VIDA researchers in the Stassun group are studying the physical processes that govern the birth and evolution of stars like the Sun. We are currently applying the tools and techniques of astro-informatics to this problem in two related thrusts:

Magnificent Failures: Discovery of a rare brown-dwarf eclipsing binary

Brown dwarfs are often called “failed stars” because their low masses are intermediate to those of planets and stars. Until recently, the fundamental physical properties of brown dwarfs were largely unkown. The discovery of a pair of brown dwarfs in an eclipsing binary system provides the first direct measurements of the masses, diameters, temperatures, and luminosities of these failed stars. See the Vanderbilt Explorations website for a multimedia feature about this research, published in the journal Nature. Also check out NPR's Earth & Sky interview and radio story.
  1. Using Vanderbilt's access to the SMARTS telescopes in Chile, we are monitoring with rapid cadence the brightness variations of millions of young stars over several years to find eclipsing binary stars. These serve as rare Rosetta Stones for determining the fundamental physical properties of stars and for testing the theoretical predictions of stellar evolution models. Highlights of this work include discovery of the first known pair of brown dwarfs (so-called 'failed stars') in an eclipsing binary system, and the first determination of birth order in a pair of 'identical twin' stars.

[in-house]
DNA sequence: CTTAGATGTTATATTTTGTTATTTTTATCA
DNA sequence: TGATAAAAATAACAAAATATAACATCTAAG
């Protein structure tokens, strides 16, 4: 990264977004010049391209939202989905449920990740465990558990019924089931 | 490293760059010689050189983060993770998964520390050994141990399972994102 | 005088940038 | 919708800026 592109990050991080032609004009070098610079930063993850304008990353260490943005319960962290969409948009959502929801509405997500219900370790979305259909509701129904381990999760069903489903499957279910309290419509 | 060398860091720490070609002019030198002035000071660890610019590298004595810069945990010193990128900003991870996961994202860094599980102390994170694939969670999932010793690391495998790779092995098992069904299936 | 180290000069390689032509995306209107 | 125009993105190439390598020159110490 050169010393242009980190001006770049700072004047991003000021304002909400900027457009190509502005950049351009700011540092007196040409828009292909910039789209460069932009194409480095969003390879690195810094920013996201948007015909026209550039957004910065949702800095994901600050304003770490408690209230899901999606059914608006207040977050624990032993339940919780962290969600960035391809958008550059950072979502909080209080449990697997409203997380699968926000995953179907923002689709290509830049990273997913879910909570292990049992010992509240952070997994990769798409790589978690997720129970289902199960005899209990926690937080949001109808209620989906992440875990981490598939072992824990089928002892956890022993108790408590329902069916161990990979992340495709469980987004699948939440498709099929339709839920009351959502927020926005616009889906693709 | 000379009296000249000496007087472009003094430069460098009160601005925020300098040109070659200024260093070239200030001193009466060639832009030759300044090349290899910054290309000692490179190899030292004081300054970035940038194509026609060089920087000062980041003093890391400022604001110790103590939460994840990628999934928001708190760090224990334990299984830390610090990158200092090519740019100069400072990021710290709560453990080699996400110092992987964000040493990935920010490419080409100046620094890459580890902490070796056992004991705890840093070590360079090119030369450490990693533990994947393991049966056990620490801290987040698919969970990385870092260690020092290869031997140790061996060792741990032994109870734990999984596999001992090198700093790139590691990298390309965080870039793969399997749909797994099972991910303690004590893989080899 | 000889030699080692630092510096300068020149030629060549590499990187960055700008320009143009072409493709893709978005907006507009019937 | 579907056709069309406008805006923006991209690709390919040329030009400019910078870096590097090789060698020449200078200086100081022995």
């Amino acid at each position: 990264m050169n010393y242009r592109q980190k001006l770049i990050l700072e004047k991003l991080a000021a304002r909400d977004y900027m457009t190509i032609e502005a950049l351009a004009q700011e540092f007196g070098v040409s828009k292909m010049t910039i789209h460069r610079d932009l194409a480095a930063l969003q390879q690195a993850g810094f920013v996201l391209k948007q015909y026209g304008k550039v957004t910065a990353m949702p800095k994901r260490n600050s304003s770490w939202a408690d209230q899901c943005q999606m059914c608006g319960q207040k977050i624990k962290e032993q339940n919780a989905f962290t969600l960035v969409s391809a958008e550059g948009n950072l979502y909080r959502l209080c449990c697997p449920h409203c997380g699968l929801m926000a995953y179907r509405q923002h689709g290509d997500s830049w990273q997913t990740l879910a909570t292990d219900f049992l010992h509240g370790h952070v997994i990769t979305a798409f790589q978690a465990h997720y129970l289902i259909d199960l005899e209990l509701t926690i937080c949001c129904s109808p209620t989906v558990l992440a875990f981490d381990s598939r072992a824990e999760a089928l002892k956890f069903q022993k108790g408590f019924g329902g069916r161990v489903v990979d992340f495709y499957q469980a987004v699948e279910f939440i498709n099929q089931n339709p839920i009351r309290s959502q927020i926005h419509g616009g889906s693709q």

2. Using the Sloan Digital Sky Survey, we are amassing the largest catalog to date of very wide, very low-mass binary star systems. The Sloan LOw-mass Wide Pairs of Kinematically Equivalent Stars (SLoWPoKES) project, led by Vanderbilt graduate student Saurav Dhital, will study the nature of the Milky Way galaxy's structure by establishing the survivability of nature's most fragile binary star systems.

A collage of four example wide binary systems discovered by the SLoWPoKES project. The upper two examples are in fact likely to be hierarchical triple systems, with the system at upper right likely containing a white dwarf member.